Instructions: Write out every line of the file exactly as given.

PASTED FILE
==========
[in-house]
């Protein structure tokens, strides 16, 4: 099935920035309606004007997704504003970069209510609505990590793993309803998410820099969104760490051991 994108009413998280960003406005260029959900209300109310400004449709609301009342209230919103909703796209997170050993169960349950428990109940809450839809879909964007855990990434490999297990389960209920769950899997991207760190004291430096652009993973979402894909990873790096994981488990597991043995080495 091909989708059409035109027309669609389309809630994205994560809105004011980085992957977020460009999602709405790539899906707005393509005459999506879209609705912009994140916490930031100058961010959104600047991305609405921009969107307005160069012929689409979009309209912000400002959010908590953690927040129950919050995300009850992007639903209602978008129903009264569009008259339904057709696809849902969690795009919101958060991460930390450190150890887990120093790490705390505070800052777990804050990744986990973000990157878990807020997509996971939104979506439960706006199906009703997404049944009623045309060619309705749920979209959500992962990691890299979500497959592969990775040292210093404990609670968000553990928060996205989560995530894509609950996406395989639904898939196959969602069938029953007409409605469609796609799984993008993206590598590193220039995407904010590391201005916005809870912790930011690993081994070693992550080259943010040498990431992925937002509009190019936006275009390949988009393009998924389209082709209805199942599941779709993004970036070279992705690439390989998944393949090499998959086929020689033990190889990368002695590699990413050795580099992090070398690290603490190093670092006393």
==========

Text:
[in-house]
């Protein structure tokens, strides 16, 4: 099935920035309606004007997704504003970069209510609505990590793993309803998410820099969104760490051991 994108009413998280960003406005260029959900209300109310400004449709609301009342209230919103909703796209997170050993169960349950428990109940809450839809879909964007855990990434490999297990389960209920769950899997991207760190004291430096652009993973979402894909990873790096994981488990597991043995080495 091909989708059409035109027309669609389309809630994205994560809105004011980085992957977020460009999602709405790539899906707005393509005459999506879209609705912009994140916490930031100058961010959104600047991305609405921009969107307005160069012929689409979009309209912000400002959010908590953690927040129950919050995300009850992007639903209602978008129903009264569009008259339904057709696809849902969690795009919101958060991460930390450190150890887990120093790490705390505070800052777990804050990744986990973000990157878990807020997509996971939104979506439960706006199906009703997404049944009623045309060619309705749920979209959500992962990691890299979500497959592969990775040292210093404990609670968000553990928060996205989560995530894509609950996406395989639904898939196959969602069938029953007409409605469609796609799984993008993206590598590193220039995407904010590391201005916005809870912790930011690993081994070693992550080259943010040498990431992925937002509009190019936006275009390949988009393009998924389209082709209805199942599941779709993004970036070279992705690439390989998944393949090499998959086929020689033990190889990368002695590699990413050795580099992090070398690290603490190093670092006393």